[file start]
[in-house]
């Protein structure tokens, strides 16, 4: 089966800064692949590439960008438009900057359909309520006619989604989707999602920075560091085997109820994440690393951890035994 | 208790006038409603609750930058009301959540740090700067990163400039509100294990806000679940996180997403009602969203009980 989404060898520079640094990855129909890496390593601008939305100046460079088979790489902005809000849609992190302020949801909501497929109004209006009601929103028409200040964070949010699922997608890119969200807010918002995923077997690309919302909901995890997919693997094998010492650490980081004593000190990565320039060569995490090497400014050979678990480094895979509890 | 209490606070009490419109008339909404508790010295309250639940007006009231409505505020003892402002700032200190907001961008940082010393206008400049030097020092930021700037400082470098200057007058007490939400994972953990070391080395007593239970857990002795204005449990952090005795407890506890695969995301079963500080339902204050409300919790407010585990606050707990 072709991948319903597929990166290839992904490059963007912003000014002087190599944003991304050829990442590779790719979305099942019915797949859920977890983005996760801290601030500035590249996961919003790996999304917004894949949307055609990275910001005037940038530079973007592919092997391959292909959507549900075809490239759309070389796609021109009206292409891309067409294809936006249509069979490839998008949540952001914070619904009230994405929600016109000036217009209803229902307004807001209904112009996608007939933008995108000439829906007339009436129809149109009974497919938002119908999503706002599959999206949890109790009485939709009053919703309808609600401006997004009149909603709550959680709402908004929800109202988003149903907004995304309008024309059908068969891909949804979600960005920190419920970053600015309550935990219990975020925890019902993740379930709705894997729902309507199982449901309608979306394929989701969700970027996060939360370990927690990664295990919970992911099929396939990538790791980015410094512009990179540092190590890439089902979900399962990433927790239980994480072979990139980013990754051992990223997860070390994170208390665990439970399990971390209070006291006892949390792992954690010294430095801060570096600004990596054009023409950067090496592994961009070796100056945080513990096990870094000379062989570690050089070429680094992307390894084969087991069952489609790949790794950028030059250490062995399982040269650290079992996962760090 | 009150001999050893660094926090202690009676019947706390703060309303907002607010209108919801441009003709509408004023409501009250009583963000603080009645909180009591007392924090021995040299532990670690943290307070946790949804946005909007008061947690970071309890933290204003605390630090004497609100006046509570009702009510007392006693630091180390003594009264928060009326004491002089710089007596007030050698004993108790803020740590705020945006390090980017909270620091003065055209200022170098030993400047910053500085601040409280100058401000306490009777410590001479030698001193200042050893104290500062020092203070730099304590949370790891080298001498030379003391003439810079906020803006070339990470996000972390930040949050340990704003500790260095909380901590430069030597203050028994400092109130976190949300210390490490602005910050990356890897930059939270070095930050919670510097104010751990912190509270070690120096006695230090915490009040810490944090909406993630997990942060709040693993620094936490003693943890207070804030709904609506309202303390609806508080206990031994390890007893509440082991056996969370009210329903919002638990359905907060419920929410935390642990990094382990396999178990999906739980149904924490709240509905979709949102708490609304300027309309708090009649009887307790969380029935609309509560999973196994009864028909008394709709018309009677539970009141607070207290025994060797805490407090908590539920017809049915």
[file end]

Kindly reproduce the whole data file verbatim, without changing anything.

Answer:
[in-house]
């Protein structure tokens, strides 16, 4: 089966800064692949590439960008438009900057359909309520006619989604989707999602920075560091085997109820994440690393951890035994 | 208790006038409603609750930058009301959540740090700067990163400039509100294990806000679940996180997403009602969203009980 989404060898520079640094990855129909890496390593601008939305100046460079088979790489902005809000849609992190302020949801909501497929109004209006009601929103028409200040964070949010699922997608890119969200807010918002995923077997690309919302909901995890997919693997094998010492650490980081004593000190990565320039060569995490090497400014050979678990480094895979509890 | 209490606070009490419109008339909404508790010295309250639940007006009231409505505020003892402002700032200190907001961008940082010393206008400049030097020092930021700037400082470098200057007058007490939400994972953990070391080395007593239970857990002795204005449990952090005795407890506890695969995301079963500080339902204050409300919790407010585990606050707990 072709991948319903597929990166290839992904490059963007912003000014002087190599944003991304050829990442590779790719979305099942019915797949859920977890983005996760801290601030500035590249996961919003790996999304917004894949949307055609990275910001005037940038530079973007592919092997391959292909959507549900075809490239759309070389796609021109009206292409891309067409294809936006249509069979490839998008949540952001914070619904009230994405929600016109000036217009209803229902307004807001209904112009996608007939933008995108000439829906007339009436129809149109009974497919938002119908999503706002599959999206949890109790009485939709009053919703309808609600401006997004009149909603709550959680709402908004929800109202988003149903907004995304309008024309059908068969891909949804979600960005920190419920970053600015309550935990219990975020925890019902993740379930709705894997729902309507199982449901309608979306394929989701969700970027996060939360370990927690990664295990919970992911099929396939990538790791980015410094512009990179540092190590890439089902979900399962990433927790239980994480072979990139980013990754051992990223997860070390994170208390665990439970399990971390209070006291006892949390792992954690010294430095801060570096600004990596054009023409950067090496592994961009070796100056945080513990096990870094000379062989570690050089070429680094992307390894084969087991069952489609790949790794950028030059250490062995399982040269650290079992996962760090 | 009150001999050893660094926090202690009676019947706390703060309303907002607010209108919801441009003709509408004023409501009250009583963000603080009645909180009591007392924090021995040299532990670690943290307070946790949804946005909007008061947690970071309890933290204003605390630090004497609100006046509570009702009510007392006693630091180390003594009264928060009326004491002089710089007596007030050698004993108790803020740590705020945006390090980017909270620091003065055209200022170098030993400047910053500085601040409280100058401000306490009777410590001479030698001193200042050893104290500062020092203070730099304590949370790891080298001498030379003391003439810079906020803006070339990470996000972390930040949050340990704003500790260095909380901590430069030597203050028994400092109130976190949300210390490490602005910050990356890897930059939270070095930050919670510097104010751990912190509270070690120096006695230090915490009040810490944090909406993630997990942060709040693993620094936490003693943890207070804030709904609506309202303390609806508080206990031994390890007893509440082991056996969370009210329903919002638990359905907060419920929410935390642990990094382990396999178990999906739980149904924490709240509905979709949102708490609304300027309309708090009649009887307790969380029935609309509560999973196994009864028909008394709709018309009677539970009141607070207290025994060797805490407090908590539920017809049915």